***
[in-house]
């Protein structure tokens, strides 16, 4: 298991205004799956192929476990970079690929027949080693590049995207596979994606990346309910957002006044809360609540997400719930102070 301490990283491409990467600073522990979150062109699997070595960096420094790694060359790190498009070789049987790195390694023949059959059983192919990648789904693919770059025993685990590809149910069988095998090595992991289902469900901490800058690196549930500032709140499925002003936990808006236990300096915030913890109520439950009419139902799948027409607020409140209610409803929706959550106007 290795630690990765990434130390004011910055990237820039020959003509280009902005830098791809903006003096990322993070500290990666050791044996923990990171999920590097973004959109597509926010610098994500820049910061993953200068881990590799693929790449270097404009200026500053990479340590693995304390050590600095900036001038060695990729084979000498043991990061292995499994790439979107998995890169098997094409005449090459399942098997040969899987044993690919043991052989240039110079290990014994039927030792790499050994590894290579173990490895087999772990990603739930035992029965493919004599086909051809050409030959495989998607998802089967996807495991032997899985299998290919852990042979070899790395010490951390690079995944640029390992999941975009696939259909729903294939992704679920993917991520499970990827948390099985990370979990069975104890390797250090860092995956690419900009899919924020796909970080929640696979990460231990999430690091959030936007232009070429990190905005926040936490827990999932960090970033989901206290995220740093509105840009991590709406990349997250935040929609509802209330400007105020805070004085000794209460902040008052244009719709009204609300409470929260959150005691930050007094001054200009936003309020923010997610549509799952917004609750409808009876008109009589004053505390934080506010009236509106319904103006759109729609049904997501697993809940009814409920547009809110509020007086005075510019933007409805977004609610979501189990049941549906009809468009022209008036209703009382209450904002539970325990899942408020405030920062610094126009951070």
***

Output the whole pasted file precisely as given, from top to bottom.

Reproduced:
[in-house]
């Protein structure tokens, strides 16, 4: 298991205004799956192929476990970079690929027949080693590049995207596979994606990346309910957002006044809360609540997400719930102070 301490990283491409990467600073522990979150062109699997070595960096420094790694060359790190498009070789049987790195390694023949059959059983192919990648789904693919770059025993685990590809149910069988095998090595992991289902469900901490800058690196549930500032709140499925002003936990808006236990300096915030913890109520439950009419139902799948027409607020409140209610409803929706959550106007 290795630690990765990434130390004011910055990237820039020959003509280009902005830098791809903006003096990322993070500290990666050791044996923990990171999920590097973004959109597509926010610098994500820049910061993953200068881990590799693929790449270097404009200026500053990479340590693995304390050590600095900036001038060695990729084979000498043991990061292995499994790439979107998995890169098997094409005449090459399942098997040969899987044993690919043991052989240039110079290990014994039927030792790499050994590894290579173990490895087999772990990603739930035992029965493919004599086909051809050409030959495989998607998802089967996807495991032997899985299998290919852990042979070899790395010490951390690079995944640029390992999941975009696939259909729903294939992704679920993917991520499970990827948390099985990370979990069975104890390797250090860092995956690419900009899919924020796909970080929640696979990460231990999430690091959030936007232009070429990190905005926040936490827990999932960090970033989901206290995220740093509105840009991590709406990349997250935040929609509802209330400007105020805070004085000794209460902040008052244009719709009204609300409470929260959150005691930050007094001054200009936003309020923010997610549509799952917004609750409808009876008109009589004053505390934080506010009236509106319904103006759109729609049904997501697993809940009814409920547009809110509020007086005075510019933007409805977004609610979501189990049941549906009809468009022209008036209703009382209450904002539970325990899942408020405030920062610094126009951070």